China: Shadow WTO agricultural domestic support notifications
"This paper reviews recent agricultural policy changes in China and presents estimates of domestic support for the period 1996-2005. A set of relevant alternative subsidy-definition scenarios and their effects on the calculated levels of support are analyzed, and a projection of domestic support through 2013 is presented. The paper concludes with a discussion of new WTO rules that may be negotiated in the Doha Round and their implications for China. Based on standard WTO subsidy calculation methods, our results indicated that China's domestic support for the period 1996-2005 has been well below the limits agreed at its WTO accession. The market price support (MPS) component of the aggregate measure of support (AMS) in China has been below zero, and this has dwarfed the relatively small but positive non-product specific AMS and led to a zero current total AMS after de minimis. China has no AMS commitments but can provide trade-distorting domestic support to agricultural producers up to 8.5 percent of the value of production (or RMB561 billion). Thus there appears to be substantial room for China to extend its amber box subsidy measures through heavy use of the de minimis provision. We project domestic support notifications through 2013 based on specified assumptions about domestic policies, including changes in administered prices and commodity program coverage. New rules potentially negotiated in the Doha Round are expected to provide more constraints on subsidies. Due to China's developing country status, with no AMS commitments under the Uruguay Round Agreement on Agriculture the impacts of these new constraints are shown to be limited, although our projections indicate that China may exceed its WTO commitment levels under certain price and commodity coverage scenarios." from authors' abstract
|Date of creation:||2008|
|Contact details of provider:|| Postal: 1201 Eye Street, NW, Washington, DC 20005-3915|
Web page: http://www.ifpri.org/
More information through EDIRC
Please report citation or reference errors to , or , if you are the registered author of the cited work, log in to your RePEc Author Service profile, click on "citations" and make appropriate adjustments.:
- Carter, Colin A. & Li, Xianghong, 1999. "Economic Reform And The Changing Pattern Of China'S Agricultural Trade," Working Papers 11957, University of California, Davis, Department of Agricultural and Resource Economics.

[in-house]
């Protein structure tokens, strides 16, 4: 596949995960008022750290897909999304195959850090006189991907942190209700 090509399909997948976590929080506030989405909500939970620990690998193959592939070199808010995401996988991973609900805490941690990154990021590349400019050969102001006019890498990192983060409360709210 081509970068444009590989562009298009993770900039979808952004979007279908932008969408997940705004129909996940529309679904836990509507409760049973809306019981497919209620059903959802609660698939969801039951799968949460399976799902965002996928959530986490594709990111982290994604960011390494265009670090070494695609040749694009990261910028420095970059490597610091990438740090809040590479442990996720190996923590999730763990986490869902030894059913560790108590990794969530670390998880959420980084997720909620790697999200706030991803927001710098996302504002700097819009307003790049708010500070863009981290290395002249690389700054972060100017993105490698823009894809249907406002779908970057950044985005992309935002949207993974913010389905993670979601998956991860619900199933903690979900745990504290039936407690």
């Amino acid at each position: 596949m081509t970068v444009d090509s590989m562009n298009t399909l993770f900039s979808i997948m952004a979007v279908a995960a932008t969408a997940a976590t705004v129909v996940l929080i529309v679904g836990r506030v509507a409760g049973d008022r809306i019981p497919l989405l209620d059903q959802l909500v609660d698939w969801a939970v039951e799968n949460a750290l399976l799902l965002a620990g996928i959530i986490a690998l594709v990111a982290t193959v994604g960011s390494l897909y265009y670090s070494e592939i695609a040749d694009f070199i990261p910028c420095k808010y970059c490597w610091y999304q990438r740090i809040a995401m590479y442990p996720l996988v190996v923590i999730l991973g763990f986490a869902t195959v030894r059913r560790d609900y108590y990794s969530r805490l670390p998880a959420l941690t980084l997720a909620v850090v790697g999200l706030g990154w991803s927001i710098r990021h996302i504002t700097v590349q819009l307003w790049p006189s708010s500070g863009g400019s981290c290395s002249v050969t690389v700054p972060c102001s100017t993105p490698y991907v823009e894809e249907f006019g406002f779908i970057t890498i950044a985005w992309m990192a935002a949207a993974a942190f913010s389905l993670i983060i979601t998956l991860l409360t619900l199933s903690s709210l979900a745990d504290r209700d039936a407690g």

- Huang, Jikun & Rozelle, Scott & Martin, William J. & Liu, Yu, 2007. "Distortions to Agricultural Incentives in China," Agricultural Distortions Working Paper 48478, World Bank.
- Will Martin, 2001. "Implications of reform and WTO accession for China' agricultural policies," The Economics of Transition, The European Bank for Reconstruction and Development, vol. 9(3), pages 717-742, November.
- Shenggen Fan & Connie Chan-Kang, 2005. "Is small beautiful? Farm size, productivity, and poverty in Asian agriculture," Agricultural Economics, International Association of Agricultural Economists, vol. 32(s1), pages 135-146, 01.
- Jeffrey Frankel, 2006. "On the Yuan: The Choice between Adjustment under a Fixed Exchange Rate and Adjustment under a Flexible Rate," CESifo Economic Studies, CESifo, vol. 52(2), pages 246-275, June.
- Kwiecinski, Andrzej & van Tongeren, Frank W., 2007. "Quantitative Evaluation of Agricultural Policy Reforms in China: 1993-2005," China's Agricultural Trade: Issues and Prospects Symposium, July 2007, Beijing, China 55028, International Agricultural Trade Research Consortium.
- Kym Anderson & Will Martin, 2009.
"Distortions to Agricultural Incentives in Asia,"
World Bank Publications,
The World Bank, number 2611, August.
- Anderson, Kym & Martin, William J., 2007. "Distortions to Agricultural Incentives in Asia," Agricultural Distortions Working Paper 48557, World Bank.
- Huang,Yiping, 1998. "Agricultural Reform in China," Cambridge Books, Cambridge University Press, number 9780521620550, February.
- Fuzhi Cheng & David Orden, 2007. "Exchange rate alignment and producer support estimates (PSEs) for India," Agricultural Economics, International Association of Agricultural Economists, vol. 36(2), pages 233-243, 03.
- Dermot J. Hayes & Frank H. Fuller, 1999. "Optimal Chinese Agricultural Trade Patterns under the Laws of Comparative Advantage," Food and Agricultural Policy Research Institute (FAPRI) Publications 99-wp233, Food and Agricultural Policy Research Institute (FAPRI) at Iowa State University.
- Dermot J. Hayes & Frank H. Fuller, 1999. "Optimal Chinese Agricultural Trade Patterns under the Laws of Comparative Advantage," Center for Agricultural and Rural Development (CARD) Publications 99-wp233, Center for Agricultural and Rural Development (CARD) at Iowa State University.
- Fangbin Qiao & Bryan Lohmar & Jikun Huang & Scott Rozelle & Linxiu Zhang, 2003. "Producer Benefits from Input Market and Trade Liberalization: The Case of Fertilizer in China," American Journal of Agricultural Economics, Agricultural and Applied Economics Association, vol. 85(5), pages 1223-1227.
- Chang, Gene H., 2002. "The cause and cure of China's widening income disparity," China Economic Review, Elsevier, vol. 13(4), pages 335-340, December. Full references (including those not matched with items on IDEAS)
When requesting a correction, please mention this item's handle: RePEc:fpr:ifprid:793. See general information about how to correct material in RePEc.
If references are entirely missing, you can add them using this form.